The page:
Is your business vulnerable to POS cyber criminals?
Published 02 August 2018
In one of the biggest credit card heists in recent history, on Wednesday 27 March 2018 notorious hacking syndicate JokerStash, also known as Fin7, announced it had stolen data from 5 million EFTPOS payment cards via transactions in some of America’s most well-known department store chains, Technology Decisions reports.
Preliminary analysis suggests that customer information was skimmed at Saks Fifth Avenue, Saks Off Fifth and Lord & Taylor stores across the entire network of operations from May 2017. The syndicate released a first offering of 125,000 credit card records for sale on the dark web.
How did the criminals install the skimming devices in so many stores? Just watch a criminal slip an overlay skimmer onto POS terminal under the cashier’s nose in an Aldi supermarket on closed circuit television footage. The skimmer looks exactly the same as the original device and nobody notices a thing. Some skimmers are placed inside the terminal, making them completely invisible.
Cyber security consultancy Gemini Advisory says the Saks-Lord & Taylor breach emphasises the importance of the more secure Europay, MasterCard and Visa (EMV) point of sale terminals in preference to the older models that read the card’s magnetic strip.
But devices that scan EMV chips can be vulnerable to interference also. The latest cyber crime trend in credit data theft is called ‘shimming’ and involves inserting a wafer-thin shim into the POS terminal to steal EMV chip data, electronic payment processor goEmerchant explains.
Skimming in Australia
Australians make close to $23 million retail purchases a day using credit or debit cards at in-store terminals, according to the Reserve Bank of Australia. Although card cloning is less prevalent in Australia than overseas it increased by 13% between 2016 and 2017, according to Fraud and Cybercrime Squad Commander Detective Acting Superintendent Matt Craft.
In June 2017 Craft headed an investigation into a spate of unauthorised ATM withdrawals using ‘cloned’ credit and debit cards with stolen data from the magnetic strip and personal identification information (PIN), classic skimming technology
Skimming works by either stealing data directly from a customer’s card or from the payment infrastructure at a merchant location. Techniques range from devices attached to or hidden inside terminals, including pinhole cameras or keypad tone recorders, tampering with terminal connections by substituting the cable, for example, to handheld skimmers used by corrupt staff members who on-sell the data they collect while processing your bill.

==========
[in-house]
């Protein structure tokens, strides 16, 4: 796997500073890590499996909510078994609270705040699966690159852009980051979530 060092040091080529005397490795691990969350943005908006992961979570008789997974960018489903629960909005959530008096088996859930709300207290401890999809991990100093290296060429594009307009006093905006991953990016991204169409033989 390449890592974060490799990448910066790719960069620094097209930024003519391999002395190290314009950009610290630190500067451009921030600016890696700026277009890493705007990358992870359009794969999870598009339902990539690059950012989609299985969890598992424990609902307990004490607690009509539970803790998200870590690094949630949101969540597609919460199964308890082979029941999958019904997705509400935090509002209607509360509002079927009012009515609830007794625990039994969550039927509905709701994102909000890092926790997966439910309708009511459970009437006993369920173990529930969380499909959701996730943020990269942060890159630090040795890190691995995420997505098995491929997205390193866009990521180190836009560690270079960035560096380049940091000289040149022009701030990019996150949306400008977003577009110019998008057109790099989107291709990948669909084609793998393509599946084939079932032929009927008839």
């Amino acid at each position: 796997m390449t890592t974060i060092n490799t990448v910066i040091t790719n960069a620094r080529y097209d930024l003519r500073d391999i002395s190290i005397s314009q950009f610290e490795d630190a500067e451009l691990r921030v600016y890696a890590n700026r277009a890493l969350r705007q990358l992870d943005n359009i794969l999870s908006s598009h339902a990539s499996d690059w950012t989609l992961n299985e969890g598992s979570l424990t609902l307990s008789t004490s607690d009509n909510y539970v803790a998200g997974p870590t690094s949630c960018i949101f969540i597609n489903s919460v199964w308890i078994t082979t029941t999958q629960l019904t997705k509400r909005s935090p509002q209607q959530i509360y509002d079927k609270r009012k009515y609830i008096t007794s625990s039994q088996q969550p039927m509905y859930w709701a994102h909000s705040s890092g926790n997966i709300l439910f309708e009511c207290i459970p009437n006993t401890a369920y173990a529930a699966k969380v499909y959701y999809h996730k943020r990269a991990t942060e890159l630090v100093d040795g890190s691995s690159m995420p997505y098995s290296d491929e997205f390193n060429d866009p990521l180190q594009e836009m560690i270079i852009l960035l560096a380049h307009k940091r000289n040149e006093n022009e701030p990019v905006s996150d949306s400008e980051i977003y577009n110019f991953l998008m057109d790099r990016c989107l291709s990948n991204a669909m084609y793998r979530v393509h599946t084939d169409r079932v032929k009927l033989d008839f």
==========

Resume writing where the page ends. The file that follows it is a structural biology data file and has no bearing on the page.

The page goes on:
How can businesses protect themselves from skimming?
Working closely with representatives from the Australian Crime Commission, the Australian Federal Police and the NSW Police, the Australian Payments Network has designed and developed an industry education program for businesses on how to detect and prevent card skimming on their premises, highlighting what to look for and security measures.
Practical steps include
closely monitoring payment equipment for signs of tampering: broken seals, missing screws, decals, and checking network ports
record the serial and model numbers of your devices
check that your POS devices are Payment Card Industry Security Standard Council approved by visiting the PCI SSC website
mounting terminals securely and utilising cables or locking stands to secure the equipment
installing protection software on your POS terminals
consider installing security cameras
screening new hires by conducting background checks
The increasing use of ‘tap and go’ embedded EMV chip cards in Australia has grown in tandem with an upsurge in ‘card not present’ crime, using customer information obtained by infiltrating POS software.
Many POS systems are vulnerable to hacking through the business’s existing infrastructure, via the corporate network or by exploiting a vulnerability in an internet facing system – or by duping an insider into providing access, Australian law firm Colin Biggers Paisley warns. Third party service providers with remote access to the business’s network can also represent a potential point of entry.
The hacker’s target is the POS system’s random access memory (RAM) where card data is initially stored unencrypted. The hacker uses ‘memory scraper’ malware to find and reap customer card data.
How can businesses protect themselves from hacking?
He says restaurants are a case in point: “People [are] walking around scanning credit cards at the table and there is a wireless system that is picking up and transferring that data. You have got a potential breach there. With so many businesses offering free Wi-Fi, just getting a modem and plugging it in and putting a daily password in it, those plug-and-play systems are not built to withstand a professional attack.”
Having insurance cover is one element of protection but "part of any risk management plan should be having a strong, robust data security program in place," Faber advises. Particularly “if you are a business that is heavily dependent on a mature, web-based profile and you are heavily dependent on electronic point of sale and an integrated computer system. Because if you take away either of those things it could get very costly. For the premium it might cost to cover the insurance, you get paid back in truck loads if you do have to claim”.
Gallagher’s cyber insurance specialists can help tourism and hospitality businesses identify their operational exposures, advise on formulating a risk management plan and structure insurance cover to protect themselves against the fall-out from a customer data breach.